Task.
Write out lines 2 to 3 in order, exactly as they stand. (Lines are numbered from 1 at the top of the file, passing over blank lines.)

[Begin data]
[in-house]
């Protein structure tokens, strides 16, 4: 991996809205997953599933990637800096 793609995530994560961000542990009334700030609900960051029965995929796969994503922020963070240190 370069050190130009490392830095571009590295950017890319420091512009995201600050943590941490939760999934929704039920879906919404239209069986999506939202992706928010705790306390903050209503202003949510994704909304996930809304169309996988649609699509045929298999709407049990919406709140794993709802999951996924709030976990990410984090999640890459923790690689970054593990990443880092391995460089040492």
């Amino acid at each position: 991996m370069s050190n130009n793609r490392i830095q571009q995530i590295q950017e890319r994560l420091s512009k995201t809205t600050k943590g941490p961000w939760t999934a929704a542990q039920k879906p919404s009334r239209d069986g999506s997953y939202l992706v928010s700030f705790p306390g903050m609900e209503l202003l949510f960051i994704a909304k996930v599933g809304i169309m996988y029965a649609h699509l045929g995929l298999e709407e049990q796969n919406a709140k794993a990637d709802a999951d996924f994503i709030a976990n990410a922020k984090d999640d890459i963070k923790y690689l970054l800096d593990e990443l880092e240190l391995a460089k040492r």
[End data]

């Protein structure tokens, strides 16, 4: 991996809205997953599933990637800096 793609995530994560961000542990009334700030609900960051029965995929796969994503922020963070240190 370069050190130009490392830095571009590295950017890319420091512009995201600050943590941490939760999934929704039920879906919404239209069986999506939202992706928010705790306390903050209503202003949510994704909304996930809304169309996988649609699509045929298999709407049990919406709140794993709802999951996924709030976990990410984090999640890459923790690689970054593990990443880092391995460089040492």
């Amino acid at each position: 991996m370069s050190n130009n793609r490392i830095q571009q995530i590295q950017e890319r994560l420091s512009k995201t809205t600050k943590g941490p961000w939760t999934a929704a542990q039920k879906p919404s009334r239209d069986g999506s997953y939202l992706v928010s700030f705790p306390g903050m609900e209503l202003l949510f960051i994704a909304k996930v599933g809304i169309m996988y029965a649609h699509l045929g995929l298999e709407e049990q796969n919406a709140k794993a990637d709802a999951d996924f994503i709030a976990n990410a922020k984090d999640d890459i963070k923790y690689l970054l800096d593990e990443l880092e240190l391995a460089k040492r």